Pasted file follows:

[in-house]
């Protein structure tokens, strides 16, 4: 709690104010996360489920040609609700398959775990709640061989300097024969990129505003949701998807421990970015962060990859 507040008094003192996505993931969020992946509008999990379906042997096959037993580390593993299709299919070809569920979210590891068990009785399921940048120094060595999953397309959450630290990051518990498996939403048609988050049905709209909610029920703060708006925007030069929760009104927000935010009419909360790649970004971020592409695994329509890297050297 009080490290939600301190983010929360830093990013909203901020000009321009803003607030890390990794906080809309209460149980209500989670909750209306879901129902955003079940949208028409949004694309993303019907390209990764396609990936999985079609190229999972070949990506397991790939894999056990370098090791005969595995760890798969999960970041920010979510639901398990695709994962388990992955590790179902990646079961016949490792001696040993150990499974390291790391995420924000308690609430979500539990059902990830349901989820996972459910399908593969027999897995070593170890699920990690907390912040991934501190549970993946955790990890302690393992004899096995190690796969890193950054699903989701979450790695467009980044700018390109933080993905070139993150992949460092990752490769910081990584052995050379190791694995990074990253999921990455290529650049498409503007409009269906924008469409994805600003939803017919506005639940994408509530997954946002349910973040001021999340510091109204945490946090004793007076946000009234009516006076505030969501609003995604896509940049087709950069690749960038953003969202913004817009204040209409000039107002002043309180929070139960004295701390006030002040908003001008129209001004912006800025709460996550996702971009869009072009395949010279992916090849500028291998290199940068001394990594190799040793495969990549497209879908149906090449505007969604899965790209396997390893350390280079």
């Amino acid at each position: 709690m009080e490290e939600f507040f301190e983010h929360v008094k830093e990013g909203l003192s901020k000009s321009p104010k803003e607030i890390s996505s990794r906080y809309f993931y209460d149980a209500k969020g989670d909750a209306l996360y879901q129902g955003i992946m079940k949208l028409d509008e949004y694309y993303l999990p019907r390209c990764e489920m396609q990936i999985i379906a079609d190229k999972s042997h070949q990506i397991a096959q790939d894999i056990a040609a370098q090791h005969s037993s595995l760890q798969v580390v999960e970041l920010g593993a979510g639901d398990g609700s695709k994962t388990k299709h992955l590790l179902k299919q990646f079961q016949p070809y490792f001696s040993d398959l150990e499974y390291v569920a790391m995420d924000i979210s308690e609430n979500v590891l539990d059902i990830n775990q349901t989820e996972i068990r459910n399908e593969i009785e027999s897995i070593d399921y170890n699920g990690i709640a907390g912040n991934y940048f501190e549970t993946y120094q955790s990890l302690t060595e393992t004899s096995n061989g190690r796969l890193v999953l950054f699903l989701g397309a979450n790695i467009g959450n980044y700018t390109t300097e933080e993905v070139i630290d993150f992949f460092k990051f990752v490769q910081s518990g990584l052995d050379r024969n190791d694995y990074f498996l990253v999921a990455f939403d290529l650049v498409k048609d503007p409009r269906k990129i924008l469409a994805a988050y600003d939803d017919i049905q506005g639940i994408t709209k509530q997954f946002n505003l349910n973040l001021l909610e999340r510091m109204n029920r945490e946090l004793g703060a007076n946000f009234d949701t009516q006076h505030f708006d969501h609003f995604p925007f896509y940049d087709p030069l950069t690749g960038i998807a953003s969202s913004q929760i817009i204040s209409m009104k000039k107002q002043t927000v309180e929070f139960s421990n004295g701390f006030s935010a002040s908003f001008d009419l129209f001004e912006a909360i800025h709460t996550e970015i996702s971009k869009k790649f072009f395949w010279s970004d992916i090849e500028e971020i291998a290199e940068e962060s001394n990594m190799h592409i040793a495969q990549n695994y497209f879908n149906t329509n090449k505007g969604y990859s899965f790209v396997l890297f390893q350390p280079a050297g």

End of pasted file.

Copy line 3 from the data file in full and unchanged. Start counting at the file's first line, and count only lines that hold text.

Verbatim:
């Amino acid at each position: 709690m009080e490290e939600f507040f301190e983010h929360v008094k830093e990013g909203l003192s901020k000009s321009p104010k803003e607030i890390s996505s990794r906080y809309f993931y209460d149980a209500k969020g989670d909750a209306l996360y879901q129902g955003i992946m079940k949208l028409d509008e949004y694309y993303l999990p019907r390209c990764e489920m396609q990936i999985i379906a079609d190229k999972s042997h070949q990506i397991a096959q790939d894999i056990a040609a370098q090791h005969s037993s595995l760890q798969v580390v999960e970041l920010g593993a979510g639901d398990g609700s695709k994962t388990k299709h992955l590790l179902k299919q990646f079961q016949p070809y490792f001696s040993d398959l150990e499974y390291v569920a790391m995420d924000i979210s308690e609430n979500v590891l539990d059902i990830n775990q349901t989820e996972i068990r459910n399908e593969i009785e027999s897995i070593d399921y170890n699920g990690i709640a907390g912040n991934y940048f501190e549970t993946y120094q955790s990890l302690t060595e393992t004899s096995n061989g190690r796969l890193v999953l950054f699903l989701g397309a979450n790695i467009g959450n980044y700018t390109t300097e933080e993905v070139i630290d993150f992949f460092k990051f990752v490769q910081s518990g990584l052995d050379r024969n190791d694995y990074f498996l990253v999921a990455f939403d290529l650049v498409k048609d503007p409009r269906k990129i924008l469409a994805a988050y600003d939803d017919i049905q506005g639940i994408t709209k509530q997954f946002n505003l349910n973040l001021l909610e999340r510091m109204n029920r945490e946090l004793g703060a007076n946000f009234d949701t009516q006076h505030f708006d969501h609003f995604p925007f896509y940049d087709p030069l950069t690749g960038i998807a953003s969202s913004q929760i817009i204040s209409m009104k000039k107002q002043t927000v309180e929070f139960s421990n004295g701390f006030s935010a002040s908003f001008d009419l129209f001004e912006a909360i800025h709460t996550e970015i996702s971009k869009k790649f072009f395949w010279s970004d992916i090849e500028e971020i291998a290199e940068e962060s001394n990594m190799h592409i040793a495969q990549n695994y497209f879908n149906t329509n090449k505007g969604y990859s899965f790209v396997l890297f390893q350390p280079a050297g």